News flash: That’s apparently not a family in NJ

Hot off the presses from Dana at Mombian: School Board Upholds Ban on Film Depicting Same-Sex Families. (I posted an All Points Bulletin about this broo-haha over the prizewinning documentary That’s A Family way back in February.)

In a first-person account of the school board meeting by Steven Goldstein, Garden State Equality’s chair, we learn that this is far from the end of the saga.

Our plan, which indeed we’re moving forward with, is:

1. Likely litigation, based on a violation of the state’s Law Against Discrimination, among other grounds
2. The formation of a local organization, United Families of Evesham, to go block by block to educate parents about the film and to work to increase tolerance of all groups of people
3. An Open Public Records Act request, which our friends at the ACLU of New Jersey filed on Thursday. We want to see the behind the scenes deliberations of this tortured vote.

The school board voted to overturn the recommendation of the very committe they appointed (professional educators, social workers, etc.) quite openly because a sizeable minority of homophobic local parents got the better of them:

What was fascinating about the 7 to 1 vote against is that a majority of the school board had no problem with the film or showing it to kids.

They admitted flat-out that it was political. They cited a poll they took in which 51 percent of parents favored the film and 49 percent opposed, and that was enough for them, the school board, to keep the film banned.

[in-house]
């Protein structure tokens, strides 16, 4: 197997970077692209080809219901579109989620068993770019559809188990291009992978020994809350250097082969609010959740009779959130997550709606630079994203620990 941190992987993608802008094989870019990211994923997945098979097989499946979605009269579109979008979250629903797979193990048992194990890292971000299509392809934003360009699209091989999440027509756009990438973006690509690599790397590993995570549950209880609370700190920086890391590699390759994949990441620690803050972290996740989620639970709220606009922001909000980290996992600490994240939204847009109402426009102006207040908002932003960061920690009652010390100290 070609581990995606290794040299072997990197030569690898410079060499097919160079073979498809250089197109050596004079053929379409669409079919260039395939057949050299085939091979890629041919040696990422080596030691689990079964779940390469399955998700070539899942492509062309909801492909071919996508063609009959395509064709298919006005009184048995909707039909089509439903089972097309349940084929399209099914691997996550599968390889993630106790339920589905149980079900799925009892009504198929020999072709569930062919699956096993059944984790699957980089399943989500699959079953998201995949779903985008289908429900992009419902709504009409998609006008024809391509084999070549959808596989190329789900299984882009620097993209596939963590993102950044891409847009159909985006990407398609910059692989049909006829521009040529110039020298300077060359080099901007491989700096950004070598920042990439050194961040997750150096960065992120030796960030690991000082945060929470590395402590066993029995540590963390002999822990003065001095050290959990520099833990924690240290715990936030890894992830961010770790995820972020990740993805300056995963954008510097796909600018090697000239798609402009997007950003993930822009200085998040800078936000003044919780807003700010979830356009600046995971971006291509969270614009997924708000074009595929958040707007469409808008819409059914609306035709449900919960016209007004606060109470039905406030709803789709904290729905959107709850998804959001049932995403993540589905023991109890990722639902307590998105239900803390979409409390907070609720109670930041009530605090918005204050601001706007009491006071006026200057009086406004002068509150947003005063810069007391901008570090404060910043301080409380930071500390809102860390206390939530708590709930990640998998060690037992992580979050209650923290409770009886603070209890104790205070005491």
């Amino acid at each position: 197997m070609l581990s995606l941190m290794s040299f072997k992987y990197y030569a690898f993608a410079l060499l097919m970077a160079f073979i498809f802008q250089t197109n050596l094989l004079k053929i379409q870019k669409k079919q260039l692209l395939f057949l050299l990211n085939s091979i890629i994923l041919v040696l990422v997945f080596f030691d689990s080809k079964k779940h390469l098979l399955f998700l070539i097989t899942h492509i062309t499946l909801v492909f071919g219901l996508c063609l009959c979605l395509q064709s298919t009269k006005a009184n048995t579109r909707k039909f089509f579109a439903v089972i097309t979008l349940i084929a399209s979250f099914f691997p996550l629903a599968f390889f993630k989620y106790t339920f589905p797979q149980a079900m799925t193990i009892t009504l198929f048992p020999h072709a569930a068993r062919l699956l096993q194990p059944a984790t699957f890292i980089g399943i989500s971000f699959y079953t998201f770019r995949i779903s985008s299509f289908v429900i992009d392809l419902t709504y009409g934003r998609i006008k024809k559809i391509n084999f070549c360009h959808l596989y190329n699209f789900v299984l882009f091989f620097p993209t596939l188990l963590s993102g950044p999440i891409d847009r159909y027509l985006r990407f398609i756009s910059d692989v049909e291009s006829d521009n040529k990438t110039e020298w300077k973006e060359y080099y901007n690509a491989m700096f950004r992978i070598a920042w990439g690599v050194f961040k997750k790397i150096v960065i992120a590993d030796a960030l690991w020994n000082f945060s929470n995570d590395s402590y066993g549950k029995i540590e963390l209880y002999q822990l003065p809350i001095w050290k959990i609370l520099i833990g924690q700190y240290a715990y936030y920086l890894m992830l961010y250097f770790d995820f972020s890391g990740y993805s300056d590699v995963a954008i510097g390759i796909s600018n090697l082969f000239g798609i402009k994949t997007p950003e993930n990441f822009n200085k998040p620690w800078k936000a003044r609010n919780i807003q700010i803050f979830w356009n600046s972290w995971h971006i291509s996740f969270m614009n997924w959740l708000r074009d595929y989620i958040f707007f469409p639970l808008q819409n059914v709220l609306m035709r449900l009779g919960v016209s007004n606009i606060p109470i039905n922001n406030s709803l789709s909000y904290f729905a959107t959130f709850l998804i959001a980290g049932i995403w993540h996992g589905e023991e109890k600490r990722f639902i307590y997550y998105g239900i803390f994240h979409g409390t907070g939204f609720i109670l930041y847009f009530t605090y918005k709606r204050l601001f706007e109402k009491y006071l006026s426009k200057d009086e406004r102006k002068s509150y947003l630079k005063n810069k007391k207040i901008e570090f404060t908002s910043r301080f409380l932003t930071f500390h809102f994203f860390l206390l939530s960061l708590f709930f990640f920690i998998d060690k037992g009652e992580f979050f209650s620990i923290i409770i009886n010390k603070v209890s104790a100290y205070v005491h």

Most telling was that the lawyer for the school board, sitting on the dias with all the school board members, as well as one of the school board members himself who voted among the majority to ban the film, told the crowd they saw litigation coming and that the legal grounds for the continued ban might not be so clear.

I says, everyone run, do not walk, to your local Women’s Educational Media website (the distributors of the film), buy your very own copy of That’s A Family, and host as many home showings as you can. Then organize to get your school to buy it and include it in their social studies curriculum. Eventually school districts from coast to coast will have screened it — all but that one woeful one in Evesham, NJ, where they’ll hang their heads in shame upon discovering that the kids there score lowest in the nation on S.A.T. questions including the words “family” and “diversity.”

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